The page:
Is John Kerry—failed presidential
candidate, secretary of state runner-up, and possible yacht tax
scofflaw—the only politician with the clout and credibility to end the war Afghanistan? That's what John Heilemann suggests in this week's New York Magazine, calling the Massachusetts
senator "arguably the most important Democrat in the upper chamber" and
"certainly [the Senate's] most influential voice on two of the most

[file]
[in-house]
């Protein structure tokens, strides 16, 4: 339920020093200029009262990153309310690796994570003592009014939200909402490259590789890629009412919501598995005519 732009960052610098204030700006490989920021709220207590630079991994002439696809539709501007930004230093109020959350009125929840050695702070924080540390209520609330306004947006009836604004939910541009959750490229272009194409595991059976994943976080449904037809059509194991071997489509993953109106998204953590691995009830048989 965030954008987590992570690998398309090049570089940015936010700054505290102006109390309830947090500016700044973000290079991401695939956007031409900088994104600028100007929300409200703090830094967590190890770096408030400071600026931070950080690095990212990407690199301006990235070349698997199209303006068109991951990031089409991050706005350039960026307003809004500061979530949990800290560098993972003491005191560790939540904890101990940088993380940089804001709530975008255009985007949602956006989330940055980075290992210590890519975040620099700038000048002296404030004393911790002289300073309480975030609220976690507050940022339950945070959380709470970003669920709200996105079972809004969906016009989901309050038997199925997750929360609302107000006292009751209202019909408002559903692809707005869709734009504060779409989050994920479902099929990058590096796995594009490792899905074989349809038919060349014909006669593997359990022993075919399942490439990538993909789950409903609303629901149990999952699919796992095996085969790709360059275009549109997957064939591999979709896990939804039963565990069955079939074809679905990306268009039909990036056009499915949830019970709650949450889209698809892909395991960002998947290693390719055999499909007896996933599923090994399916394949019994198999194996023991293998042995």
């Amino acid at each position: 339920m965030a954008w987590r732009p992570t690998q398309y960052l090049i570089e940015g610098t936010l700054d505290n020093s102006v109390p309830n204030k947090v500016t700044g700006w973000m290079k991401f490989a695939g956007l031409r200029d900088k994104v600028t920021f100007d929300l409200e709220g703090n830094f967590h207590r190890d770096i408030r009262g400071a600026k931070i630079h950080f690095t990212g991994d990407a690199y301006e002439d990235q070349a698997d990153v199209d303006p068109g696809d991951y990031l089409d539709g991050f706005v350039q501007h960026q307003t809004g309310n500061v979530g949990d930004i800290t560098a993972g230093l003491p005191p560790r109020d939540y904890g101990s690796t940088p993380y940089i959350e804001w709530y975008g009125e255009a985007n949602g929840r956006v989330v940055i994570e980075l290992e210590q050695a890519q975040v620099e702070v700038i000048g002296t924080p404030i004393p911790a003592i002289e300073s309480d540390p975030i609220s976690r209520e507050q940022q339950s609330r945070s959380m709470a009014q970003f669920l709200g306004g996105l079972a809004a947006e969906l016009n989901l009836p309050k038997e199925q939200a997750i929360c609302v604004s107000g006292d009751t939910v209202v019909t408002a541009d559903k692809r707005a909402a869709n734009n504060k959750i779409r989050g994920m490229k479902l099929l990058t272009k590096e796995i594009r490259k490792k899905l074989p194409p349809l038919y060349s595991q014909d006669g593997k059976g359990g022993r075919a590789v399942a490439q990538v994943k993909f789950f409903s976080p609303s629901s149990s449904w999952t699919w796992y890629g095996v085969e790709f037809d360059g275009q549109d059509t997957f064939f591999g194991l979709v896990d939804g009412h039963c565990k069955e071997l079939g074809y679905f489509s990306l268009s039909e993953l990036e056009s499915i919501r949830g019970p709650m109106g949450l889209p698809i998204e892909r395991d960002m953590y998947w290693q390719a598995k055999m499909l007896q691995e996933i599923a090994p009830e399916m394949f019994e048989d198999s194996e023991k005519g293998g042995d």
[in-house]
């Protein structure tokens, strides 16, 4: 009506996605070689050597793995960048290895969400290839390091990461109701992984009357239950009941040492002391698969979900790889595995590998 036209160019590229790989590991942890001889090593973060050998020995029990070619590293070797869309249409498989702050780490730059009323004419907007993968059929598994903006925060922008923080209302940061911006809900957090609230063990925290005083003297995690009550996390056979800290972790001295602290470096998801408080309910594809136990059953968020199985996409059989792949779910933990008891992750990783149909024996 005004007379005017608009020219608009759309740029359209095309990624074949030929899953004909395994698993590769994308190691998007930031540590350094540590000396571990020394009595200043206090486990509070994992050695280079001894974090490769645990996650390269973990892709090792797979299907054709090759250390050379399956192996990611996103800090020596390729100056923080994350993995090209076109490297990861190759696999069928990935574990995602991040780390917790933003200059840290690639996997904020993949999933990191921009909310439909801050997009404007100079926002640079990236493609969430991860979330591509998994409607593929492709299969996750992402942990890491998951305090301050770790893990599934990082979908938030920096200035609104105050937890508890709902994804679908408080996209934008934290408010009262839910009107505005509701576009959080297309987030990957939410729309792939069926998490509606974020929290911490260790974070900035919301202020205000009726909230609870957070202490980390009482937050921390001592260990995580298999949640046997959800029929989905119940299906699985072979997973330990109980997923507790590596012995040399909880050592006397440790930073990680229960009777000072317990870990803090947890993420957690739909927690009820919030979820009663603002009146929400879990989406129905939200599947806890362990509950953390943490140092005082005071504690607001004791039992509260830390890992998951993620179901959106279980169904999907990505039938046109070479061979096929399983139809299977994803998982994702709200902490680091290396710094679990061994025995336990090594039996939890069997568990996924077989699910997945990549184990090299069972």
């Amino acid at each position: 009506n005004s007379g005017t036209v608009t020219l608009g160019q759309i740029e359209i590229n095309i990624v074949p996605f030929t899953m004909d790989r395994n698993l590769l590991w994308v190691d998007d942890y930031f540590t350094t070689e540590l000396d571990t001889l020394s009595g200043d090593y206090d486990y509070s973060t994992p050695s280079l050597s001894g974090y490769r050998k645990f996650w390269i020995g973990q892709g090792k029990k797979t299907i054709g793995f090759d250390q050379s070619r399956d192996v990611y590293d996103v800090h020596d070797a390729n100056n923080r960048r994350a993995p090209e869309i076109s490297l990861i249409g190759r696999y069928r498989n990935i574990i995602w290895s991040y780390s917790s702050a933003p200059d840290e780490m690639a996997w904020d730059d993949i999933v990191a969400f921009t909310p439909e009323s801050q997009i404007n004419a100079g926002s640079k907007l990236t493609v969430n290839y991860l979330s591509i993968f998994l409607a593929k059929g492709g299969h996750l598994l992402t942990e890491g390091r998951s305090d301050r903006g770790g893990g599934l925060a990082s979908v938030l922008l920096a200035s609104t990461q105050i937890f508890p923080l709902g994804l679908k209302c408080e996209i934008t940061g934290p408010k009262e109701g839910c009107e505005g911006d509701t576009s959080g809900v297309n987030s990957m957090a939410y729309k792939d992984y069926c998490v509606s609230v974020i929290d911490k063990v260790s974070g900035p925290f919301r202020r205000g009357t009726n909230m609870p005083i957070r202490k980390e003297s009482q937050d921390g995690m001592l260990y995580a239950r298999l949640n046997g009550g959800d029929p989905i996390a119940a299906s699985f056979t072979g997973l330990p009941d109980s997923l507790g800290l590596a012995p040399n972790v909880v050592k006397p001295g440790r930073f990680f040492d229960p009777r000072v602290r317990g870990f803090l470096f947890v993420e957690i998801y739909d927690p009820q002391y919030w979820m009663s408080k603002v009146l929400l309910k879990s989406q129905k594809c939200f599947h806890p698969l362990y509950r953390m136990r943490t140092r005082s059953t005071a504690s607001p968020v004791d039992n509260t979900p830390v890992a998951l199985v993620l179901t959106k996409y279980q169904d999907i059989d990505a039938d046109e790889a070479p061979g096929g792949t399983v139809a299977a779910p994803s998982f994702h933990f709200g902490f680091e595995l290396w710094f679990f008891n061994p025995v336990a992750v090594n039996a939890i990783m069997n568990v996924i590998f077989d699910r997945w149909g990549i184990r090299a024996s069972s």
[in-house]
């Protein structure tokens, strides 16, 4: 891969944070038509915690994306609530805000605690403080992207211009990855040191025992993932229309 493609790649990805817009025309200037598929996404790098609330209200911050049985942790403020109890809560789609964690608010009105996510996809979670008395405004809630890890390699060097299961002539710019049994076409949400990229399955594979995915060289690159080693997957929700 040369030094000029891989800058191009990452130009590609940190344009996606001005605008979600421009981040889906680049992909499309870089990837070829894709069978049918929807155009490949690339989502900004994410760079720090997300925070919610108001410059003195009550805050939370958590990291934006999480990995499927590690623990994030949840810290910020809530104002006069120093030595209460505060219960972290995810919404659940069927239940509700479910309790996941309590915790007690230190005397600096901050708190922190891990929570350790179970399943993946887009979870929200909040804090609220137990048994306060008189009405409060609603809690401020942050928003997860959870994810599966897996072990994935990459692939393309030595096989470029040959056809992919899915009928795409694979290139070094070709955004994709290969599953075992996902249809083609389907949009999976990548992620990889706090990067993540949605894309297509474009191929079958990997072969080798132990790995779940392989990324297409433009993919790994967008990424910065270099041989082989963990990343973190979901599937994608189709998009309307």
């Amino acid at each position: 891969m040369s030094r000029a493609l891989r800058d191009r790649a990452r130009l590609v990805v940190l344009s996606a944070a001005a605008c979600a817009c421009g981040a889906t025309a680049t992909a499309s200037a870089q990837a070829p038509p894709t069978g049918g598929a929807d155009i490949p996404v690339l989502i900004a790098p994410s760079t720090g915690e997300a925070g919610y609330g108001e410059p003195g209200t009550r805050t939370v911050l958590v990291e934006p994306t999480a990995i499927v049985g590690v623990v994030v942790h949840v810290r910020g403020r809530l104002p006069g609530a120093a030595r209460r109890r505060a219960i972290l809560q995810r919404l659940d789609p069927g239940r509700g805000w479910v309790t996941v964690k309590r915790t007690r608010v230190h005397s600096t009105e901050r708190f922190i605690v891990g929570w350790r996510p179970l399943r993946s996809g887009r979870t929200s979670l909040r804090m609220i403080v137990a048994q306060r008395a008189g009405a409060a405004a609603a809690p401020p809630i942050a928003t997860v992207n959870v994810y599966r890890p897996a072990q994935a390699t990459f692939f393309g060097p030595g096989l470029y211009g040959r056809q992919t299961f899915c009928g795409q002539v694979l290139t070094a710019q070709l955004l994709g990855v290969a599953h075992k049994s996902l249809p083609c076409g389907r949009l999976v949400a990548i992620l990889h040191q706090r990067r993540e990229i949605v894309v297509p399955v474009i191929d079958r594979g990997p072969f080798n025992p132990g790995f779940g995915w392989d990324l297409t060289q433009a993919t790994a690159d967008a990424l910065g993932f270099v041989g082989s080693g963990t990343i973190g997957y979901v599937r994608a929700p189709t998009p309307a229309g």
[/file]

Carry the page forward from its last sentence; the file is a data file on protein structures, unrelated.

pressing issues of the moment: energy/climate change and the war in
Afghanistan." Kerry, it seems, is more than a mere mortal
politician—he's the "conscience"of the U.S. Senate.
On Afghanistan in particular, Heilemann writes, "what we need is a fundamental change of course—and Kerry, more than anyone on the Hill, now has the stature to help get us there." Heilemann concludes that when it came to Kerry's climate-change legislation (since stalled), "Kerry seems to have asked himself, What would Teddy do? And then followed suit. He should ask himself the same about Afghanistan. The question answers itself."
This article is from the archive of our partner The Wire.
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